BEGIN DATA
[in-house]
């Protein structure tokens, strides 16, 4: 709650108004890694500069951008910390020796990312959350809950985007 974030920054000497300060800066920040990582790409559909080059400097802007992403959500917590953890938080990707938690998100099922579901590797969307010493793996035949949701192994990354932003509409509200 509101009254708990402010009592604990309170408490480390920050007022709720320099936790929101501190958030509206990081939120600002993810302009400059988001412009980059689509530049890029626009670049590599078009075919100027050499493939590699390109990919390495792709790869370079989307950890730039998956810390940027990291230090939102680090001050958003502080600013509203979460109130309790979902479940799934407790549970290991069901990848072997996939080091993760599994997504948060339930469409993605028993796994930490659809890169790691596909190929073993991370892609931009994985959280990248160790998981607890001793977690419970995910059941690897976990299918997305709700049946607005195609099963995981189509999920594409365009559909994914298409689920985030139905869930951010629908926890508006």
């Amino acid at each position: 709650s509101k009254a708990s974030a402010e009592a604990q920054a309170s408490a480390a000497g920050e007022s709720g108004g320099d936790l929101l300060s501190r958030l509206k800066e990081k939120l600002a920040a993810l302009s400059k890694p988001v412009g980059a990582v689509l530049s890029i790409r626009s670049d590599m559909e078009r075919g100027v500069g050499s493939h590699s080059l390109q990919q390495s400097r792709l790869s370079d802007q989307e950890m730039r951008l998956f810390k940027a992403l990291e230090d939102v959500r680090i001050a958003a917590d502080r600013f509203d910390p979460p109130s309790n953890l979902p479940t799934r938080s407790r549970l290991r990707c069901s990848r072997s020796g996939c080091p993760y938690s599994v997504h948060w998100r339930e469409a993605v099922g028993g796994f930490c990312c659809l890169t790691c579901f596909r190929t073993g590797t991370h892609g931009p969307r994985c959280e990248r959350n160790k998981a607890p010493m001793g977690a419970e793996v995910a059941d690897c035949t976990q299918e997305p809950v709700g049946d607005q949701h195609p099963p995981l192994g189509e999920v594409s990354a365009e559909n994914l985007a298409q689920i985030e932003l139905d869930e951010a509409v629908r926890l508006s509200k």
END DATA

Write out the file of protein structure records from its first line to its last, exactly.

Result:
[in-house]
């Protein structure tokens, strides 16, 4: 709650108004890694500069951008910390020796990312959350809950985007 974030920054000497300060800066920040990582790409559909080059400097802007992403959500917590953890938080990707938690998100099922579901590797969307010493793996035949949701192994990354932003509409509200 509101009254708990402010009592604990309170408490480390920050007022709720320099936790929101501190958030509206990081939120600002993810302009400059988001412009980059689509530049890029626009670049590599078009075919100027050499493939590699390109990919390495792709790869370079989307950890730039998956810390940027990291230090939102680090001050958003502080600013509203979460109130309790979902479940799934407790549970290991069901990848072997996939080091993760599994997504948060339930469409993605028993796994930490659809890169790691596909190929073993991370892609931009994985959280990248160790998981607890001793977690419970995910059941690897976990299918997305709700049946607005195609099963995981189509999920594409365009559909994914298409689920985030139905869930951010629908926890508006």
């Amino acid at each position: 709650s509101k009254a708990s974030a402010e009592a604990q920054a309170s408490a480390a000497g920050e007022s709720g108004g320099d936790l929101l300060s501190r958030l509206k800066e990081k939120l600002a920040a993810l302009s400059k890694p988001v412009g980059a990582v689509l530049s890029i790409r626009s670049d590599m559909e078009r075919g100027v500069g050499s493939h590699s080059l390109q990919q390495s400097r792709l790869s370079d802007q989307e950890m730039r951008l998956f810390k940027a992403l990291e230090d939102v959500r680090i001050a958003a917590d502080r600013f509203d910390p979460p109130s309790n953890l979902p479940t799934r938080s407790r549970l290991r990707c069901s990848r072997s020796g996939c080091p993760y938690s599994v997504h948060w998100r339930e469409a993605v099922g028993g796994f930490c990312c659809l890169t790691c579901f596909r190929t073993g590797t991370h892609g931009p969307r994985c959280e990248r959350n160790k998981a607890p010493m001793g977690a419970e793996v995910a059941d690897c035949t976990q299918e997305p809950v709700g049946d607005q949701h195609p099963p995981l192994g189509e999920v594409s990354a365009e559909n994914l985007a298409q689920i985030e932003l139905d869930e951010a509409v629908r926890l508006s509200k």